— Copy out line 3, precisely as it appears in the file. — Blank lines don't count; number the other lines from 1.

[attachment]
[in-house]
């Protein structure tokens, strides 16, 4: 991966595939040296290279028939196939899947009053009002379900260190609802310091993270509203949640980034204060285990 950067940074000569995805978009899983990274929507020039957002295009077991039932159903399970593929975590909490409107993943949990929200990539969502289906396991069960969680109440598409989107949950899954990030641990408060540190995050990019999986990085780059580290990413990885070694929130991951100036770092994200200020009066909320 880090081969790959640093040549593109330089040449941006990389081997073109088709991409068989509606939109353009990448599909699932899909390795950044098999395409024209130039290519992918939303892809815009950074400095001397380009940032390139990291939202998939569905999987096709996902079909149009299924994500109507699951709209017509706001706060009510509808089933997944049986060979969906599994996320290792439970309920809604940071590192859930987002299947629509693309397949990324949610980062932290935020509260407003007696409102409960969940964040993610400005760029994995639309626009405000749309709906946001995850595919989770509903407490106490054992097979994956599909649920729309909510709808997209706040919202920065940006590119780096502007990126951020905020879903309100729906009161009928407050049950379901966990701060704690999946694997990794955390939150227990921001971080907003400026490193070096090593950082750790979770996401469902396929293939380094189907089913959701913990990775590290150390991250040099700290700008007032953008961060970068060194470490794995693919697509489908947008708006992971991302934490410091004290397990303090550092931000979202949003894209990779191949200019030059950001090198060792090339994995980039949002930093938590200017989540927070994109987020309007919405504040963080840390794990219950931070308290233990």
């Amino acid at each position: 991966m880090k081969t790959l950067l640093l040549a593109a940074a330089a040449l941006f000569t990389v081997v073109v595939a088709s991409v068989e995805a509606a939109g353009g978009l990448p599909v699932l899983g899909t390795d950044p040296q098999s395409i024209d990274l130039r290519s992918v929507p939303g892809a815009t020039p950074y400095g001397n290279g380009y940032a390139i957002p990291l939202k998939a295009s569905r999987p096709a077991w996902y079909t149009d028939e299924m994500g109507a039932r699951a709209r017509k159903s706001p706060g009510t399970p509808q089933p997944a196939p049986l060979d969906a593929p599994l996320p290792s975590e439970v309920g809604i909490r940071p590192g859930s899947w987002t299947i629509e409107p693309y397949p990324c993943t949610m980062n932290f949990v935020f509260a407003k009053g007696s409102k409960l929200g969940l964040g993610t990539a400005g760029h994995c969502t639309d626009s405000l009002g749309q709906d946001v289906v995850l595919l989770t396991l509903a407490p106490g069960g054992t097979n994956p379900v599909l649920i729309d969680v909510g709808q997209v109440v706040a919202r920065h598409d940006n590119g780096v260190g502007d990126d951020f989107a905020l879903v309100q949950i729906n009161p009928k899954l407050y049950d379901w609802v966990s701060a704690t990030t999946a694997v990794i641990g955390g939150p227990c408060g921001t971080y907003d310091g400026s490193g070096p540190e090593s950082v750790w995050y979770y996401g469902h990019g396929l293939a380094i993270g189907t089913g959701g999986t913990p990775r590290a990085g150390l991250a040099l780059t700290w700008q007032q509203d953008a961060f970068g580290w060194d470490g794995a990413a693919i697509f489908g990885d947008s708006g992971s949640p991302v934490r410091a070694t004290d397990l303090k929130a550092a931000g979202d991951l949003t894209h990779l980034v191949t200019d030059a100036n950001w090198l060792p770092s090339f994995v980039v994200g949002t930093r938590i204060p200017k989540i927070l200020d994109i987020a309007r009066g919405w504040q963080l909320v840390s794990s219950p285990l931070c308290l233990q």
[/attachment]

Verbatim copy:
């Amino acid at each position: 991966m880090k081969t790959l950067l640093l040549a593109a940074a330089a040449l941006f000569t990389v081997v073109v595939a088709s991409v068989e995805a509606a939109g353009g978009l990448p599909v699932l899983g899909t390795d950044p040296q098999s395409i024209d990274l130039r290519s992918v929507p939303g892809a815009t020039p950074y400095g001397n290279g380009y940032a390139i957002p990291l939202k998939a295009s569905r999987p096709a077991w996902y079909t149009d028939e299924m994500g109507a039932r699951a709209r017509k159903s706001p706060g009510t399970p509808q089933p997944a196939p049986l060979d969906a593929p599994l996320p290792s975590e439970v309920g809604i909490r940071p590192g859930s899947w987002t299947i629509e409107p693309y397949p990324c993943t949610m980062n932290f949990v935020f509260a407003k009053g007696s409102k409960l929200g969940l964040g993610t990539a400005g760029h994995c969502t639309d626009s405000l009002g749309q709906d946001v289906v995850l595919l989770t396991l509903a407490p106490g069960g054992t097979n994956p379900v599909l649920i729309d969680v909510g709808q997209v109440v706040a919202r920065h598409d940006n590119g780096v260190g502007d990126d951020f989107a905020l879903v309100q949950i729906n009161p009928k899954l407050y049950d379901w609802v966990s701060a704690t990030t999946a694997v990794i641990g955390g939150p227990c408060g921001t971080y907003d310091g400026s490193g070096p540190e090593s950082v750790w995050y979770y996401g469902h990019g396929l293939a380094i993270g189907t089913g959701g999986t913990p990775r590290a990085g150390l991250a040099l780059t700290w700008q007032q509203d953008a961060f970068g580290w060194d470490g794995a990413a693919i697509f489908g990885d947008s708006g992971s949640p991302v934490r410091a070694t004290d397990l303090k929130a550092a931000g979202d991951l949003t894209h990779l980034v191949t200019d030059a100036n950001w090198l060792p770092s090339f994995v980039v994200g949002t930093r938590i204060p200017k989540i927070l200020d994109i987020a309007r009066g919405w504040q963080l909320v840390s794990s219950p285990l931070c308290l233990q």